Barn Raising Continues to Make Progress at Historical Society

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Starting to look more like a barn
Starting to look more like a barn.

MINT HILL, NC – The Mint Hill Historical Society “Barn Raising” steadily continues with support from community craftsmen and volunteers. During the COVID-19 crisis, it has been a challenge, however, the dedicated team who have all made a commitment to complete this project are working hard to accomplish the mission.

Barn raising was very common in 18th and 19th century rural North America. The rural area surrounding Mint Hill certainly had its share of barns back in the day over a century ago.  A barn was a necessary structure on the farm. It was a building used for the storage of cereals, hay, and the keeping of animals. It was also a large and costly structure, the assembly was complex and it required additional labor beyond what a typical family could provide. Therefore, it took a community of volunteers to help their neighbors.

More work on the inside of the barn
More work on the inside of the barn.

Barn raising happened in a social framework, it gave those involved a lot of independence during the construction process. Different materials had to be gathered and used by those individuals involved in the project. They often shared family bonds going back generations which made the event more meaningful. The people traded with each other, buying and selling land, labor, seed, cattle, horses, and other animals of necessity.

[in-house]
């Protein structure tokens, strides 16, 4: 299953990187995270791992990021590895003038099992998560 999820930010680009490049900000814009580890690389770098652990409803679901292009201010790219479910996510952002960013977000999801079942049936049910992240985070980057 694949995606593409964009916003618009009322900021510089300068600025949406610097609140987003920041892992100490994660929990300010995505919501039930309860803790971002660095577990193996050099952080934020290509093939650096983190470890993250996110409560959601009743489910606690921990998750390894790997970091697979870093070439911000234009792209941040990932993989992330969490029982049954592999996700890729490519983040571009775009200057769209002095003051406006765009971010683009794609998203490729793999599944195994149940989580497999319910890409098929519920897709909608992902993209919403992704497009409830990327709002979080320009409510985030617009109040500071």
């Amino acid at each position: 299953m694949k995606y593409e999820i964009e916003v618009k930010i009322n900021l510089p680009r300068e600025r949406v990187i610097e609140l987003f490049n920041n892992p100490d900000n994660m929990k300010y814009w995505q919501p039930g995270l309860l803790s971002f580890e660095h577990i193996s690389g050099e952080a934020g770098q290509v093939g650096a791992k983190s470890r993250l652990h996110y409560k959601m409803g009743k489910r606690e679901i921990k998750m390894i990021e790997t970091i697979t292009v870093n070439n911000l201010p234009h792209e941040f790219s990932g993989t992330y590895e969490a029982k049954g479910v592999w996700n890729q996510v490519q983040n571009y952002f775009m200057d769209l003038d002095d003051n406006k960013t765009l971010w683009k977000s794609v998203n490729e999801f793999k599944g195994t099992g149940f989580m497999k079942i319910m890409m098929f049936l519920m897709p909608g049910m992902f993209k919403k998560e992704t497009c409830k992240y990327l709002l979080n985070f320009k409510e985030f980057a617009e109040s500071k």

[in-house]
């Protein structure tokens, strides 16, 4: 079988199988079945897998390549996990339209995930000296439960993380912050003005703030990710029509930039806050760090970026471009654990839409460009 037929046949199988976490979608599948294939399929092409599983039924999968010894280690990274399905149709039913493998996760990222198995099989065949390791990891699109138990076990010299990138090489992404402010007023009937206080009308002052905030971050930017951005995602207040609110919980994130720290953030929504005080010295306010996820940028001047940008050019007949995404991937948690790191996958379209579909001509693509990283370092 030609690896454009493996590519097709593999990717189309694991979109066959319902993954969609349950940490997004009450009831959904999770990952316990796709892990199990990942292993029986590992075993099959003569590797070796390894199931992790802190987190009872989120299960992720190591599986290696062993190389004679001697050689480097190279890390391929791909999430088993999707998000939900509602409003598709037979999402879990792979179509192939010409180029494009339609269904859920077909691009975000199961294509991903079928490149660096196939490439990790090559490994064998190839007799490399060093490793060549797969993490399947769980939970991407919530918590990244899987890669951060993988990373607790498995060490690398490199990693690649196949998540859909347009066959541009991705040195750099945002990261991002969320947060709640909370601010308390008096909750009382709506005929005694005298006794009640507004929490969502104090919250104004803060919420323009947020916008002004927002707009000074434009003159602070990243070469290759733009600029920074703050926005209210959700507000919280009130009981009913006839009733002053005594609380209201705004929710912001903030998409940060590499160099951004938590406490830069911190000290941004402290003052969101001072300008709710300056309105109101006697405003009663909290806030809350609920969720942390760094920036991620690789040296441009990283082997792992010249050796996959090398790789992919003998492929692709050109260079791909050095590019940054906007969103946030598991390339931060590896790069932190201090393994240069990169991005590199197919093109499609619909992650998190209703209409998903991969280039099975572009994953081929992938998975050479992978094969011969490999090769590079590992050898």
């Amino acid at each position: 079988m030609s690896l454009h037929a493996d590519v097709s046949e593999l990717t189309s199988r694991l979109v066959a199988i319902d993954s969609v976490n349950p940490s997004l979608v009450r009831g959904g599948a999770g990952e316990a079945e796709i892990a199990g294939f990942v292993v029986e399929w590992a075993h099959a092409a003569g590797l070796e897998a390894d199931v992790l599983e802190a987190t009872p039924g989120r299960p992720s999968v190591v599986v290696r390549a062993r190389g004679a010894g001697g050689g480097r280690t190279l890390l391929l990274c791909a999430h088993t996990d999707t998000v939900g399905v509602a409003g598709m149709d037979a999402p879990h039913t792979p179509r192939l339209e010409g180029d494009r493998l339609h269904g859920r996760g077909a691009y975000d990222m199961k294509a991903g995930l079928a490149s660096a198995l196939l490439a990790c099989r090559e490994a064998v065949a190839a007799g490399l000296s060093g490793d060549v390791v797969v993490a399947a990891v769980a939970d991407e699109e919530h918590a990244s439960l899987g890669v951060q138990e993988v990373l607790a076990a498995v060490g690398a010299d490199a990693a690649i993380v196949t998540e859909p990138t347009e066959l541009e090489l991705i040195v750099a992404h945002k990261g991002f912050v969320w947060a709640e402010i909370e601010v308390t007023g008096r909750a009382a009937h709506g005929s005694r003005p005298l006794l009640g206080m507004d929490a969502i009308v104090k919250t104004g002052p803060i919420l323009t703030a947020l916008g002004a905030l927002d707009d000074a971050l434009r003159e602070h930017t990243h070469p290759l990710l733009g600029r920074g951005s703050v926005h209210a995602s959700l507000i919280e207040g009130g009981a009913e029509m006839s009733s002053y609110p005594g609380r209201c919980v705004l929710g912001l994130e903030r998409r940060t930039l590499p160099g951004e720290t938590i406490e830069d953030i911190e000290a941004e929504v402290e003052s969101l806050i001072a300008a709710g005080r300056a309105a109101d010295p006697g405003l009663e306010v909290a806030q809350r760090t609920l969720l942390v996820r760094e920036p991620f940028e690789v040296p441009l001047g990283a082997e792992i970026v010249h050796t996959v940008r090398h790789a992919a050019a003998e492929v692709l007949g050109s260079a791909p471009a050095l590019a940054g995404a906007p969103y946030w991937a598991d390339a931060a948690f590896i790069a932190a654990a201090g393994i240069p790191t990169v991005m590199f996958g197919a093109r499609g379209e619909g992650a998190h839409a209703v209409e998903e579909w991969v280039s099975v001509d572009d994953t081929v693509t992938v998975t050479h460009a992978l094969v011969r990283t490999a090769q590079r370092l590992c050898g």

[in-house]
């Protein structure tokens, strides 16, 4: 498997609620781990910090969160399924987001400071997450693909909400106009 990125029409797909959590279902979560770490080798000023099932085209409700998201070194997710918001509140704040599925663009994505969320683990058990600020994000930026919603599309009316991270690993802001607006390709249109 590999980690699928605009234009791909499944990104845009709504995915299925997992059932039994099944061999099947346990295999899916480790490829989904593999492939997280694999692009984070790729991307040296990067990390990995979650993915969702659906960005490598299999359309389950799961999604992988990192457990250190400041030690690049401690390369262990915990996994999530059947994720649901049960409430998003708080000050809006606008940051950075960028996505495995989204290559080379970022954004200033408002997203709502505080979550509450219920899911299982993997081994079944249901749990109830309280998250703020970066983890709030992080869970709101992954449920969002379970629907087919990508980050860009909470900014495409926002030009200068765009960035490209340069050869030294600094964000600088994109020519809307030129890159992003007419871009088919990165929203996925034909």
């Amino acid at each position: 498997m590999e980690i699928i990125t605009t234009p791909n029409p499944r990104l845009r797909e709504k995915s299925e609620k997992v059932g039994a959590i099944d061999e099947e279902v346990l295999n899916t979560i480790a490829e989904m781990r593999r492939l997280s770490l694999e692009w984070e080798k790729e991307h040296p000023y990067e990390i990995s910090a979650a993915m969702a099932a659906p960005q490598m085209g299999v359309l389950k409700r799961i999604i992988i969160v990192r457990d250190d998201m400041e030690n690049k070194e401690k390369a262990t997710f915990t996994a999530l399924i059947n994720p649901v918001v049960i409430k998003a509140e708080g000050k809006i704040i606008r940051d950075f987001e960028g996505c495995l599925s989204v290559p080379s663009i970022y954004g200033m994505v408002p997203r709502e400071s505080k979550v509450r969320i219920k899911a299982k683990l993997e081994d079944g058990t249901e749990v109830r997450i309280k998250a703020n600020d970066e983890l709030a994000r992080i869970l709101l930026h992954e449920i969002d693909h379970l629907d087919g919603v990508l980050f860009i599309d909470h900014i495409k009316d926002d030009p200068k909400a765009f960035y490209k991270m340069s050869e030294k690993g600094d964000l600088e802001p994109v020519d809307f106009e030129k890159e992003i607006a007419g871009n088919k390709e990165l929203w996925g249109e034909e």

The folks at the Mint Hill Historical Society are raising their first one, and this barn is going to be really sweet when it is finished.

A heavy workload
A heavy workload

The Mint Hill Farmers Market is now open for business on Saturdays from 8:00 am to 12:00 noon at the Mint Hill Historical Society parking lot in downtown Mint Hill. While shopping, take a short walk back into history through the Carl J. McEwen Historic Village to see the progress being made at a safe distance.

For more information, please contact Suzanne Mcdonald, Administrative Director, at 704-573-0726 or send an email to

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Ed Berti
Ed is retired and remains active as a freelance writer, local journalist and independent contractor. He is engaged in print and electronic media writing stories covering business, sports, hometown news and veteran's affairs including articles of interest to various media outlets. Ed is a graduate of Wagner College where he earned an MBA and holds a BBA from Pace University.
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